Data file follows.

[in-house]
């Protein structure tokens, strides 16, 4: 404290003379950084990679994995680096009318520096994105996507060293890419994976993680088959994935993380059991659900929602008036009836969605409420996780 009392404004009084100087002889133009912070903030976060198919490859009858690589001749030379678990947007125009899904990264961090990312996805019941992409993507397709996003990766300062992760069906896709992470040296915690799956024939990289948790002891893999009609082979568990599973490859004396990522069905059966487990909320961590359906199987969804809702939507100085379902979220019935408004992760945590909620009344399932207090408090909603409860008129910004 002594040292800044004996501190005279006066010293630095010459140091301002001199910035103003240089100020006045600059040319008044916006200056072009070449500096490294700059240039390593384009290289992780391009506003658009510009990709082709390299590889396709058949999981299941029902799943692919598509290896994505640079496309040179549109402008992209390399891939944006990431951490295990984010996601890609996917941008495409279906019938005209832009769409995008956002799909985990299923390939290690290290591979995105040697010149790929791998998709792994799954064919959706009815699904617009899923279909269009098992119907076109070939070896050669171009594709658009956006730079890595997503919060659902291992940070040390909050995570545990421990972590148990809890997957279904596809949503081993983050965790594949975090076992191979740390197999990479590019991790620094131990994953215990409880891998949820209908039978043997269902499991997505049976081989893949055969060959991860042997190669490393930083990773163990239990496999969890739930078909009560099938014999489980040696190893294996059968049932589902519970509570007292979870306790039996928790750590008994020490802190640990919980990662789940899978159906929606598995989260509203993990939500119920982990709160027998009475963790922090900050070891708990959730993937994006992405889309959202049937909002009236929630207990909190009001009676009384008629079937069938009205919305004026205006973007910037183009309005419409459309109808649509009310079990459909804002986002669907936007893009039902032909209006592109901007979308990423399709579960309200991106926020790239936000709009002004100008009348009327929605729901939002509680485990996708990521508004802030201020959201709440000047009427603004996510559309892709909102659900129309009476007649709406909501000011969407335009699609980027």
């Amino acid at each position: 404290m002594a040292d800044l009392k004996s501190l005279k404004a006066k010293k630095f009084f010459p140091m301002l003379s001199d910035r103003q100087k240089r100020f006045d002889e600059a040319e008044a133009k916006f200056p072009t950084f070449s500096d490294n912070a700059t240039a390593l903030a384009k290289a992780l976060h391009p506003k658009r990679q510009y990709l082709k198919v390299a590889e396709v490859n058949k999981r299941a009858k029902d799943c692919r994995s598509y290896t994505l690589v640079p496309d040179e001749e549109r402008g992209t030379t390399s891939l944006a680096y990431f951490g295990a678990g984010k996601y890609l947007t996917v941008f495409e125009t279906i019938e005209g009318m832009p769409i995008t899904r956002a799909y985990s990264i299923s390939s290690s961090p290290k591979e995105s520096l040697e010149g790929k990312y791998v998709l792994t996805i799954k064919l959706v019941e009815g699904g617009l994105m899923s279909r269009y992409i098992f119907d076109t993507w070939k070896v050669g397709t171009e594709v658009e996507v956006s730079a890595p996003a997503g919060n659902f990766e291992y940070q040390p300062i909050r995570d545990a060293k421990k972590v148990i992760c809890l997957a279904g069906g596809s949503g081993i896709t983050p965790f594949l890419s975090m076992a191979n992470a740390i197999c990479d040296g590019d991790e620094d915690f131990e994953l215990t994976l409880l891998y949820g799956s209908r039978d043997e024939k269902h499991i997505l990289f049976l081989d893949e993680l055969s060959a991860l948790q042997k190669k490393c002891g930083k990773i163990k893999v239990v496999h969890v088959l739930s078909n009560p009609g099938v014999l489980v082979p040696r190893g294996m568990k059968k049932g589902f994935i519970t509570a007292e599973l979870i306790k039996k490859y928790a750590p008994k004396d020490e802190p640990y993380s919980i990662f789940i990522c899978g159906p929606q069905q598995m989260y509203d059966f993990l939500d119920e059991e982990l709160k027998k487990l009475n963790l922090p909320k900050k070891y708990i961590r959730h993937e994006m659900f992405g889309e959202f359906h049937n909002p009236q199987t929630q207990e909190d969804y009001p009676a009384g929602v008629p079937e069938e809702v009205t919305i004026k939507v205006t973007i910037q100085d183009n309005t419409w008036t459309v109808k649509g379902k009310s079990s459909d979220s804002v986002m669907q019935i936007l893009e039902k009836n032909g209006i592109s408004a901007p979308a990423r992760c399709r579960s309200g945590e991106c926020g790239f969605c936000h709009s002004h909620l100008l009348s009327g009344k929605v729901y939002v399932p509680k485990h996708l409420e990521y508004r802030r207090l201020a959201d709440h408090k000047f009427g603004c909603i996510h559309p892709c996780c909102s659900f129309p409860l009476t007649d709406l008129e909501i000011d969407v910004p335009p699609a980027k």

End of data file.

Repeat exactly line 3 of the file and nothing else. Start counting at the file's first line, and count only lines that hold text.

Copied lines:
């Amino acid at each position: 404290m002594a040292d800044l009392k004996s501190l005279k404004a006066k010293k630095f009084f010459p140091m301002l003379s001199d910035r103003q100087k240089r100020f006045d002889e600059a040319e008044a133009k916006f200056p072009t950084f070449s500096d490294n912070a700059t240039a390593l903030a384009k290289a992780l976060h391009p506003k658009r990679q510009y990709l082709k198919v390299a590889e396709v490859n058949k999981r299941a009858k029902d799943c692919r994995s598509y290896t994505l690589v640079p496309d040179e001749e549109r402008g992209t030379t390399s891939l944006a680096y990431f951490g295990a678990g984010k996601y890609l947007t996917v941008f495409e125009t279906i019938e005209g009318m832009p769409i995008t899904r956002a799909y985990s990264i299923s390939s290690s961090p290290k591979e995105s520096l040697e010149g790929k990312y791998v998709l792994t996805i799954k064919l959706v019941e009815g699904g617009l994105m899923s279909r269009y992409i098992f119907d076109t993507w070939k070896v050669g397709t171009e594709v658009e996507v956006s730079a890595p996003a997503g919060n659902f990766e291992y940070q040390p300062i909050r995570d545990a060293k421990k972590v148990i992760c809890l997957a279904g069906g596809s949503g081993i896709t983050p965790f594949l890419s975090m076992a191979n992470a740390i197999c990479d040296g590019d991790e620094d915690f131990e994953l215990t994976l409880l891998y949820g799956s209908r039978d043997e024939k269902h499991i997505l990289f049976l081989d893949e993680l055969s060959a991860l948790q042997k190669k490393c002891g930083k990773i163990k893999v239990v496999h969890v088959l739930s078909n009560p009609g099938v014999l489980v082979p040696r190893g294996m568990k059968k049932g589902f994935i519970t509570a007292e599973l979870i306790k039996k490859y928790a750590p008994k004396d020490e802190p640990y993380s919980i990662f789940i990522c899978g159906p929606q069905q598995m989260y509203d059966f993990l939500d119920e059991e982990l709160k027998k487990l009475n963790l922090p909320k900050k070891y708990i961590r959730h993937e994006m659900f992405g889309e959202f359906h049937n909002p009236q199987t929630q207990e909190d969804y009001p009676a009384g929602v008629p079937e069938e809702v009205t919305i004026k939507v205006t973007i910037q100085d183009n309005t419409w008036t459309v109808k649509g379902k009310s079990s459909d979220s804002v986002m669907q019935i936007l893009e039902k009836n032909g209006i592109s408004a901007p979308a990423r992760c399709r579960s309200g945590e991106c926020g790239f969605c936000h709009s002004h909620l100008l009348s009327g009344k929605v729901y939002v399932p509680k485990h996708l409420e990521y508004r802030r207090l201020a959201d709440h408090k000047f009427g603004c909603i996510h559309p892709c996780c909102s659900f129309p409860l009476t007649d709406l008129e909501i000011d969407v910004p335009p699609a980027k």